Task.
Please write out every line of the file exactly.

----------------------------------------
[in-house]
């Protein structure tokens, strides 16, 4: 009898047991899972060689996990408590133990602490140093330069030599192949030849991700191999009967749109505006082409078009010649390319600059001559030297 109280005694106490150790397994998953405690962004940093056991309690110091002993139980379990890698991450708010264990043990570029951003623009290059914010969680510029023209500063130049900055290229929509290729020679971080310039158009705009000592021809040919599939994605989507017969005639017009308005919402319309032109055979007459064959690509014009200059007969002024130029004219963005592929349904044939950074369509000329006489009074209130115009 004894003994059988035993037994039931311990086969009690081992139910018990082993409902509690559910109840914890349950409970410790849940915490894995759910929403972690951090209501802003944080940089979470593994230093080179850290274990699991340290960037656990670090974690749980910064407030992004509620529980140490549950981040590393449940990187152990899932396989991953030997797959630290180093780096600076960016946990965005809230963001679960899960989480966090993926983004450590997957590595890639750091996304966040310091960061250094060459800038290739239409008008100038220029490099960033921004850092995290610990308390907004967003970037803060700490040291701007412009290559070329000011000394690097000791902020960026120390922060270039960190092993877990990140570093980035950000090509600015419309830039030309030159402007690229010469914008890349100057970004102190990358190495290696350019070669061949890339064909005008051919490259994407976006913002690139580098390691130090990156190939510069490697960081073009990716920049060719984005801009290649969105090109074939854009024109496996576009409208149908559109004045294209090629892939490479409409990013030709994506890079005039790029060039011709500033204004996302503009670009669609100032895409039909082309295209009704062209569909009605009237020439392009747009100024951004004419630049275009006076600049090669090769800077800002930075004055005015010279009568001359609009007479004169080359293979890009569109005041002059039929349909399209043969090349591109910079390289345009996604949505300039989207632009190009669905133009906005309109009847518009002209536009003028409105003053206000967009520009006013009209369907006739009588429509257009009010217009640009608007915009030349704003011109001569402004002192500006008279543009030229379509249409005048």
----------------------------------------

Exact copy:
[in-house]
């Protein structure tokens, strides 16, 4: 009898047991899972060689996990408590133990602490140093330069030599192949030849991700191999009967749109505006082409078009010649390319600059001559030297 109280005694106490150790397994998953405690962004940093056991309690110091002993139980379990890698991450708010264990043990570029951003623009290059914010969680510029023209500063130049900055290229929509290729020679971080310039158009705009000592021809040919599939994605989507017969005639017009308005919402319309032109055979007459064959690509014009200059007969002024130029004219963005592929349904044939950074369509000329006489009074209130115009 004894003994059988035993037994039931311990086969009690081992139910018990082993409902509690559910109840914890349950409970410790849940915490894995759910929403972690951090209501802003944080940089979470593994230093080179850290274990699991340290960037656990670090974690749980910064407030992004509620529980140490549950981040590393449940990187152990899932396989991953030997797959630290180093780096600076960016946990965005809230963001679960899960989480966090993926983004450590997957590595890639750091996304966040310091960061250094060459800038290739239409008008100038220029490099960033921004850092995290610990308390907004967003970037803060700490040291701007412009290559070329000011000394690097000791902020960026120390922060270039960190092993877990990140570093980035950000090509600015419309830039030309030159402007690229010469914008890349100057970004102190990358190495290696350019070669061949890339064909005008051919490259994407976006913002690139580098390691130090990156190939510069490697960081073009990716920049060719984005801009290649969105090109074939854009024109496996576009409208149908559109004045294209090629892939490479409409990013030709994506890079005039790029060039011709500033204004996302503009670009669609100032895409039909082309295209009704062209569909009605009237020439392009747009100024951004004419630049275009006076600049090669090769800077800002930075004055005015010279009568001359609009007479004169080359293979890009569109005041002059039929349909399209043969090349591109910079390289345009996604949505300039989207632009190009669905133009906005309109009847518009002209536009003028409105003053206000967009520009006013009209369907006739009588429509257009009010217009640009608007915009030349704003011109001569402004002192500006008279543009030229379509249409005048």